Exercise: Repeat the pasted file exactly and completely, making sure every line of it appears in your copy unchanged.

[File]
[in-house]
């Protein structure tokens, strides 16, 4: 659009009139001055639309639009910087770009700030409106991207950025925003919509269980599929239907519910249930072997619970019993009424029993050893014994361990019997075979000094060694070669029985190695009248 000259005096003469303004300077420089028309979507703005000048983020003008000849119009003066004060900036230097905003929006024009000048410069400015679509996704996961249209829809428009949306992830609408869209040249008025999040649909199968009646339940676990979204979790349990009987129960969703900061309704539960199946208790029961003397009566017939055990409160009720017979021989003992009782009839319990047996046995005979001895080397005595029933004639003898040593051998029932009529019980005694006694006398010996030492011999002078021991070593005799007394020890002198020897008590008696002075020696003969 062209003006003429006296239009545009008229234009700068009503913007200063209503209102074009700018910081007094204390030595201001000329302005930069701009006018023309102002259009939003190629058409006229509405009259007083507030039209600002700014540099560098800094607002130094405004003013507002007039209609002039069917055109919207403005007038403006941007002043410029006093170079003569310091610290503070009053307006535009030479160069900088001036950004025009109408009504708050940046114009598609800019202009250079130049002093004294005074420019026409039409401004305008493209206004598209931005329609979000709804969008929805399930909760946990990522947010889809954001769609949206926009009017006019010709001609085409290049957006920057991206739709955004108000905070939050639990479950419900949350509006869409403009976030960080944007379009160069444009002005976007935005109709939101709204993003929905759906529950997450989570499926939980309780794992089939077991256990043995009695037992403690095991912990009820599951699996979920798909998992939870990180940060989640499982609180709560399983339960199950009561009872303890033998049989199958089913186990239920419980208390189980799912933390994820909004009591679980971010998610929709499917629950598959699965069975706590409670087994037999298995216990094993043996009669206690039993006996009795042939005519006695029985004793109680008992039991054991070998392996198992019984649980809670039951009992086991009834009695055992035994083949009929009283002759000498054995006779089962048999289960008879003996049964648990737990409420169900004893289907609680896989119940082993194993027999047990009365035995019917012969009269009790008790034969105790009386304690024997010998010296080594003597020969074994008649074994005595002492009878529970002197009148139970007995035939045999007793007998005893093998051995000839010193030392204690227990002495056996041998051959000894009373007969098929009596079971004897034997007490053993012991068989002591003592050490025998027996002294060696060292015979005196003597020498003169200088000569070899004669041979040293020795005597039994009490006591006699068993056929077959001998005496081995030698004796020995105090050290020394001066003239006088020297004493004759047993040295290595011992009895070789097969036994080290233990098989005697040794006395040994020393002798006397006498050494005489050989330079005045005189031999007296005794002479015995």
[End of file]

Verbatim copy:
[in-house]
């Protein structure tokens, strides 16, 4: 659009009139001055639309639009910087770009700030409106991207950025925003919509269980599929239907519910249930072997619970019993009424029993050893014994361990019997075979000094060694070669029985190695009248 000259005096003469303004300077420089028309979507703005000048983020003008000849119009003066004060900036230097905003929006024009000048410069400015679509996704996961249209829809428009949306992830609408869209040249008025999040649909199968009646339940676990979204979790349990009987129960969703900061309704539960199946208790029961003397009566017939055990409160009720017979021989003992009782009839319990047996046995005979001895080397005595029933004639003898040593051998029932009529019980005694006694006398010996030492011999002078021991070593005799007394020890002198020897008590008696002075020696003969 062209003006003429006296239009545009008229234009700068009503913007200063209503209102074009700018910081007094204390030595201001000329302005930069701009006018023309102002259009939003190629058409006229509405009259007083507030039209600002700014540099560098800094607002130094405004003013507002007039209609002039069917055109919207403005007038403006941007002043410029006093170079003569310091610290503070009053307006535009030479160069900088001036950004025009109408009504708050940046114009598609800019202009250079130049002093004294005074420019026409039409401004305008493209206004598209931005329609979000709804969008929805399930909760946990990522947010889809954001769609949206926009009017006019010709001609085409290049957006920057991206739709955004108000905070939050639990479950419900949350509006869409403009976030960080944007379009160069444009002005976007935005109709939101709204993003929905759906529950997450989570499926939980309780794992089939077991256990043995009695037992403690095991912990009820599951699996979920798909998992939870990180940060989640499982609180709560399983339960199950009561009872303890033998049989199958089913186990239920419980208390189980799912933390994820909004009591679980971010998610929709499917629950598959699965069975706590409670087994037999298995216990094993043996009669206690039993006996009795042939005519006695029985004793109680008992039991054991070998392996198992019984649980809670039951009992086991009834009695055992035994083949009929009283002759000498054995006779089962048999289960008879003996049964648990737990409420169900004893289907609680896989119940082993194993027999047990009365035995019917012969009269009790008790034969105790009386304690024997010998010296080594003597020969074994008649074994005595002492009878529970002197009148139970007995035939045999007793007998005893093998051995000839010193030392204690227990002495056996041998051959000894009373007969098929009596079971004897034997007490053993012991068989002591003592050490025998027996002294060696060292015979005196003597020498003169200088000569070899004669041979040293020795005597039994009490006591006699068993056929077959001998005496081995030698004796020995105090050290020394001066003239006088020297004493004759047993040295290595011992009895070789097969036994080290233990098989005697040794006395040994020393002798006397006498050494005489050989330079005045005189031999007296005794002479015995």